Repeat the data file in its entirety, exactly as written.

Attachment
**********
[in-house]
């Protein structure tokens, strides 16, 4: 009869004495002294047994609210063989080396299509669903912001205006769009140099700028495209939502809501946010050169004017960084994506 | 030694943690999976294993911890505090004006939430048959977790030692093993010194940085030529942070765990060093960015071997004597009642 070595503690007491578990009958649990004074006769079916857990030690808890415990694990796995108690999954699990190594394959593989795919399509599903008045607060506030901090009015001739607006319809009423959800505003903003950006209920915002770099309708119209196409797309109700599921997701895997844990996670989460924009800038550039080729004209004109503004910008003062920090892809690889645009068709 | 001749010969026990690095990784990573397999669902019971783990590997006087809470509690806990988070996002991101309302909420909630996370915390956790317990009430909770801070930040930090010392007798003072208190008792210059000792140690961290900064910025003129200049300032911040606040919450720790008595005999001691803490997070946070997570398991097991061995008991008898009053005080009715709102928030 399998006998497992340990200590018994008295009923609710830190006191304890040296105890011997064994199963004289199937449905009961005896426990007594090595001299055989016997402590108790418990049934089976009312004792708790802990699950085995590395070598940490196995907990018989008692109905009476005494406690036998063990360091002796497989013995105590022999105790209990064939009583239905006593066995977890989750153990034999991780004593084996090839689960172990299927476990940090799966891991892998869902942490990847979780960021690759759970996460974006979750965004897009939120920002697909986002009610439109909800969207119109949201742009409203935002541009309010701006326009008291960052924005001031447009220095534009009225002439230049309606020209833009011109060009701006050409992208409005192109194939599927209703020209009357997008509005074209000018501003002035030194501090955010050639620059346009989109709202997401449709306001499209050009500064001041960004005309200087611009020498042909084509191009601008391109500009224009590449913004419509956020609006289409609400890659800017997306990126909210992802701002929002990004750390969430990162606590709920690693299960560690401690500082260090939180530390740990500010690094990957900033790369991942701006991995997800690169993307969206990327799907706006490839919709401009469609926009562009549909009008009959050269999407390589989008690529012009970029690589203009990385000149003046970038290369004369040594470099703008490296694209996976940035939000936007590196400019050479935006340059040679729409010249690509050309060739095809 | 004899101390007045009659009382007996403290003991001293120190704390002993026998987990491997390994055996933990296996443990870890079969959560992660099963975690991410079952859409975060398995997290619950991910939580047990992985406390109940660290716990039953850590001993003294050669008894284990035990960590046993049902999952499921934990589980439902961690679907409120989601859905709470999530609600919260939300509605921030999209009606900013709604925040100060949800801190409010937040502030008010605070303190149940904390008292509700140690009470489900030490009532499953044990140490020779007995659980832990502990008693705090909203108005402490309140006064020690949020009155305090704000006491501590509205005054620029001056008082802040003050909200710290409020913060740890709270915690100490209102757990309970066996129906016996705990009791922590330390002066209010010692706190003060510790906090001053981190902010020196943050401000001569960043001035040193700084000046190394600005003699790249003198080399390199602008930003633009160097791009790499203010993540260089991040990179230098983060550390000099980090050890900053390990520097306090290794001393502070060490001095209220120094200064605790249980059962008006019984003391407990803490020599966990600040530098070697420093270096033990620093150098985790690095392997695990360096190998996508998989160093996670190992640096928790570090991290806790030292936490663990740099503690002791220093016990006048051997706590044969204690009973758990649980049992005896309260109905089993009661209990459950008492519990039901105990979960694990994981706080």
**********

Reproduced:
[in-house]
């Protein structure tokens, strides 16, 4: 009869004495002294047994609210063989080396299509669903912001205006769009140099700028495209939502809501946010050169004017960084994506 | 030694943690999976294993911890505090004006939430048959977790030692093993010194940085030529942070765990060093960015071997004597009642 070595503690007491578990009958649990004074006769079916857990030690808890415990694990796995108690999954699990190594394959593989795919399509599903008045607060506030901090009015001739607006319809009423959800505003903003950006209920915002770099309708119209196409797309109700599921997701895997844990996670989460924009800038550039080729004209004109503004910008003062920090892809690889645009068709 | 001749010969026990690095990784990573397999669902019971783990590997006087809470509690806990988070996002991101309302909420909630996370915390956790317990009430909770801070930040930090010392007798003072208190008792210059000792140690961290900064910025003129200049300032911040606040919450720790008595005999001691803490997070946070997570398991097991061995008991008898009053005080009715709102928030 399998006998497992340990200590018994008295009923609710830190006191304890040296105890011997064994199963004289199937449905009961005896426990007594090595001299055989016997402590108790418990049934089976009312004792708790802990699950085995590395070598940490196995907990018989008692109905009476005494406690036998063990360091002796497989013995105590022999105790209990064939009583239905006593066995977890989750153990034999991780004593084996090839689960172990299927476990940090799966891991892998869902942490990847979780960021690759759970996460974006979750965004897009939120920002697909986002009610439109909800969207119109949201742009409203935002541009309010701006326009008291960052924005001031447009220095534009009225002439230049309606020209833009011109060009701006050409992208409005192109194939599927209703020209009357997008509005074209000018501003002035030194501090955010050639620059346009989109709202997401449709306001499209050009500064001041960004005309200087611009020498042909084509191009601008391109500009224009590449913004419509956020609006289409609400890659800017997306990126909210992802701002929002990004750390969430990162606590709920690693299960560690401690500082260090939180530390740990500010690094990957900033790369991942701006991995997800690169993307969206990327799907706006490839919709401009469609926009562009549909009008009959050269999407390589989008690529012009970029690589203009990385000149003046970038290369004369040594470099703008490296694209996976940035939000936007590196400019050479935006340059040679729409010249690509050309060739095809 | 004899101390007045009659009382007996403290003991001293120190704390002993026998987990491997390994055996933990296996443990870890079969959560992660099963975690991410079952859409975060398995997290619950991910939580047990992985406390109940660290716990039953850590001993003294050669008894284990035990960590046993049902999952499921934990589980439902961690679907409120989601859905709470999530609600919260939300509605921030999209009606900013709604925040100060949800801190409010937040502030008010605070303190149940904390008292509700140690009470489900030490009532499953044990140490020779007995659980832990502990008693705090909203108005402490309140006064020690949020009155305090704000006491501590509205005054620029001056008082802040003050909200710290409020913060740890709270915690100490209102757990309970066996129906016996705990009791922590330390002066209010010692706190003060510790906090001053981190902010020196943050401000001569960043001035040193700084000046190394600005003699790249003198080399390199602008930003633009160097791009790499203010993540260089991040990179230098983060550390000099980090050890900053390990520097306090290794001393502070060490001095209220120094200064605790249980059962008006019984003391407990803490020599966990600040530098070697420093270096033990620093150098985790690095392997695990360096190998996508998989160093996670190992640096928790570090991290806790030292936490663990740099503690002791220093016990006048051997706590044969204690009973758990649980049992005896309260109905089993009661209990459950008492519990039901105990979960694990994981706080």